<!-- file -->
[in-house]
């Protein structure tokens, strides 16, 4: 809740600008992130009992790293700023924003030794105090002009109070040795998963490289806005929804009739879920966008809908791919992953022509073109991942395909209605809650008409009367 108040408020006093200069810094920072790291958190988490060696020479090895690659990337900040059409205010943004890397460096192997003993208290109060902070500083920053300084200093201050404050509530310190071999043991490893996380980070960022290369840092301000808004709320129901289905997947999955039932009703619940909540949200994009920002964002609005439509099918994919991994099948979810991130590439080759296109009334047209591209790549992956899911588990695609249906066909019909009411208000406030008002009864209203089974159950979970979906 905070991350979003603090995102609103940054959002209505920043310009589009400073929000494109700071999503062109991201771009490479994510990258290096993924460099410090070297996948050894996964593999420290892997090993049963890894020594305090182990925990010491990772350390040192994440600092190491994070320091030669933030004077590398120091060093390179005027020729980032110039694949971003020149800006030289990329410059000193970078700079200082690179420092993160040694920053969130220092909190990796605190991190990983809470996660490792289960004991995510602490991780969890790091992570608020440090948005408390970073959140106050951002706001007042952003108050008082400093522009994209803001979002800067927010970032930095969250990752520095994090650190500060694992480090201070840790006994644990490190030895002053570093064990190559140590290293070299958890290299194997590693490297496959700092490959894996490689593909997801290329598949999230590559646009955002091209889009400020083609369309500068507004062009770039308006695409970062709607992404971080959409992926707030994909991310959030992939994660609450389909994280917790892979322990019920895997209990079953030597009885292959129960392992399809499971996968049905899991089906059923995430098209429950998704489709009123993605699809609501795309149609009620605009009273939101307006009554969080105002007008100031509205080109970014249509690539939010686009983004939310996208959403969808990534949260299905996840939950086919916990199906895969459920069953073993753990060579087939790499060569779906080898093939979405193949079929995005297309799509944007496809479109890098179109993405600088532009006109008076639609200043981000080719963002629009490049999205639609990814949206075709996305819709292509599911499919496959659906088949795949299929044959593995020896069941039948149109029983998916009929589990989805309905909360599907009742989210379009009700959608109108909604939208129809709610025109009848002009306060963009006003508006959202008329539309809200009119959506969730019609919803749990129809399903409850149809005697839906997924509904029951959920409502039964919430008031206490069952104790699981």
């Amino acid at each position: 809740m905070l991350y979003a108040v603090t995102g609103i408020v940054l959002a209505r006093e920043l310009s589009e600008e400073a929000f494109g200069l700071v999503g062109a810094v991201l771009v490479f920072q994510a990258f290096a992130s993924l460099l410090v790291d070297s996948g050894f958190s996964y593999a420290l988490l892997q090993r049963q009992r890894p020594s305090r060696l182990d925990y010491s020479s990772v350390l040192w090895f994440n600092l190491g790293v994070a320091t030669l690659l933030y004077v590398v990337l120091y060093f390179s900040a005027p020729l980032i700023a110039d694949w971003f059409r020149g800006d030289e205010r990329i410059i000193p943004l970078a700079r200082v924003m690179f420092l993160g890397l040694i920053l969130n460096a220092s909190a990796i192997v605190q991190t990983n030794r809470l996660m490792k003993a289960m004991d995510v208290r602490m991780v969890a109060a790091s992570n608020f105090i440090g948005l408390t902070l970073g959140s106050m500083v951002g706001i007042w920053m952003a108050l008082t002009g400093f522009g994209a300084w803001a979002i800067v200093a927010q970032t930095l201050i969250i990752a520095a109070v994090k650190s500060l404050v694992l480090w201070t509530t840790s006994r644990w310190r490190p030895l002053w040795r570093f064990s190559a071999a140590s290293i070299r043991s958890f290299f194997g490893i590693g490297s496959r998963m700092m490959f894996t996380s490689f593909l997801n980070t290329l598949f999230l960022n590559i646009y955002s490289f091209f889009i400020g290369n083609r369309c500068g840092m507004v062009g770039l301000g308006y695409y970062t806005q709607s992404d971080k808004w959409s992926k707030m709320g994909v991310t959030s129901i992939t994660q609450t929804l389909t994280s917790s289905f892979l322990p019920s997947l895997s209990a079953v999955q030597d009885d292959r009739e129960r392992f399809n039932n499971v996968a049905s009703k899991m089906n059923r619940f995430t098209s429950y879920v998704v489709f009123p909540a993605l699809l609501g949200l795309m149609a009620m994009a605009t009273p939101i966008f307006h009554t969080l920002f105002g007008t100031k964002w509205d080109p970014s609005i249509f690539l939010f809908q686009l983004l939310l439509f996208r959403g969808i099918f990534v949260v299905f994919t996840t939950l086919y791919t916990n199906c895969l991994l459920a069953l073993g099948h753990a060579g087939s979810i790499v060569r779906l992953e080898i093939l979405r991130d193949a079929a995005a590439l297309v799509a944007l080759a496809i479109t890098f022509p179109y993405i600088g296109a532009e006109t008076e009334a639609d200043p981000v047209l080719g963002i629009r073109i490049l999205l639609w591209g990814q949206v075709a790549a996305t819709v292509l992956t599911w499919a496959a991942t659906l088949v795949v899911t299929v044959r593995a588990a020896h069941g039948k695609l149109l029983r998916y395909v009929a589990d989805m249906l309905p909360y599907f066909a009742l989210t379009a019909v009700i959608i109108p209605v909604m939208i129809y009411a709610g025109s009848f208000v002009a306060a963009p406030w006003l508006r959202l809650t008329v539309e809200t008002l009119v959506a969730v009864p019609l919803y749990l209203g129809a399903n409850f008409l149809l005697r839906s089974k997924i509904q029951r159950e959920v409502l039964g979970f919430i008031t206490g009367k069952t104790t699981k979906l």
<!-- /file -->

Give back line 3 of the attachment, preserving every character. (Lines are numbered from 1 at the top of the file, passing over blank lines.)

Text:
């Amino acid at each position: 809740m905070l991350y979003a108040v603090t995102g609103i408020v940054l959002a209505r006093e920043l310009s589009e600008e400073a929000f494109g200069l700071v999503g062109a810094v991201l771009v490479f920072q994510a990258f290096a992130s993924l460099l410090v790291d070297s996948g050894f958190s996964y593999a420290l988490l892997q090993r049963q009992r890894p020594s305090r060696l182990d925990y010491s020479s990772v350390l040192w090895f994440n600092l190491g790293v994070a320091t030669l690659l933030y004077v590398v990337l120091y060093f390179s900040a005027p020729l980032i700023a110039d694949w971003f059409r020149g800006d030289e205010r990329i410059i000193p943004l970078a700079r200082v924003m690179f420092l993160g890397l040694i920053l969130n460096a220092s909190a990796i192997v605190q991190t990983n030794r809470l996660m490792k003993a289960m004991d995510v208290r602490m991780v969890a109060a790091s992570n608020f105090i440090g948005l408390t902070l970073g959140s106050m500083v951002g706001i007042w920053m952003a108050l008082t002009g400093f522009g994209a300084w803001a979002i800067v200093a927010q970032t930095l201050i969250i990752a520095a109070v994090k650190s500060l404050v694992l480090w201070t509530t840790s006994r644990w310190r490190p030895l002053w040795r570093f064990s190559a071999a140590s290293i070299r043991s958890f290299f194997g490893i590693g490297s496959r998963m700092m490959f894996t996380s490689f593909l997801n980070t290329l598949f999230l960022n590559i646009y955002s490289f091209f889009i400020g290369n083609r369309c500068g840092m507004v062009g770039l301000g308006y695409y970062t806005q709607s992404d971080k808004w959409s992926k707030m709320g994909v991310t959030s129901i992939t994660q609450t929804l389909t994280s917790s289905f892979l322990p019920s997947l895997s209990a079953v999955q030597d009885d292959r009739e129960r392992f399809n039932n499971v996968a049905s009703k899991m089906n059923r619940f995430t098209s429950y879920v998704v489709f009123p909540a993605l699809l609501g949200l795309m149609a009620m994009a605009t009273p939101i966008f307006h009554t969080l920002f105002g007008t100031k964002w509205d080109p970014s609005i249509f690539l939010f809908q686009l983004l939310l439509f996208r959403g969808i099918f990534v949260v299905f994919t996840t939950l086919y791919t916990n199906c895969l991994l459920a069953l073993g099948h753990a060579g087939s979810i790499v060569r779906l992953e080898i093939l979405r991130d193949a079929a995005a590439l297309v799509a944007l080759a496809i479109t890098f022509p179109y993405i600088g296109a532009e006109t008076e009334a639609d200043p981000v047209l080719g963002i629009r073109i490049l999205l639609w591209g990814q949206v075709a790549a996305t819709v292509l992956t599911w499919a496959a991942t659906l088949v795949v899911t299929v044959r593995a588990a020896h069941g039948k695609l149109l029983r998916y395909v009929a589990d989805m249906l309905p909360y599907f066909a009742l989210t379009a019909v009700i959608i109108p209605v909604m939208i129809y009411a709610g025109s009848f208000v002009a306060a963009p406030w006003l508006r959202l809650t008329v539309e809200t008002l009119v959506a969730v009864p019609l919803y749990l209203g129809a399903n409850f008409l149809l005697r839906s089974k997924i509904q029951r159950e959920v409502l039964g979970f919430i008031t206490g009367k069952t104790t699981k979906l």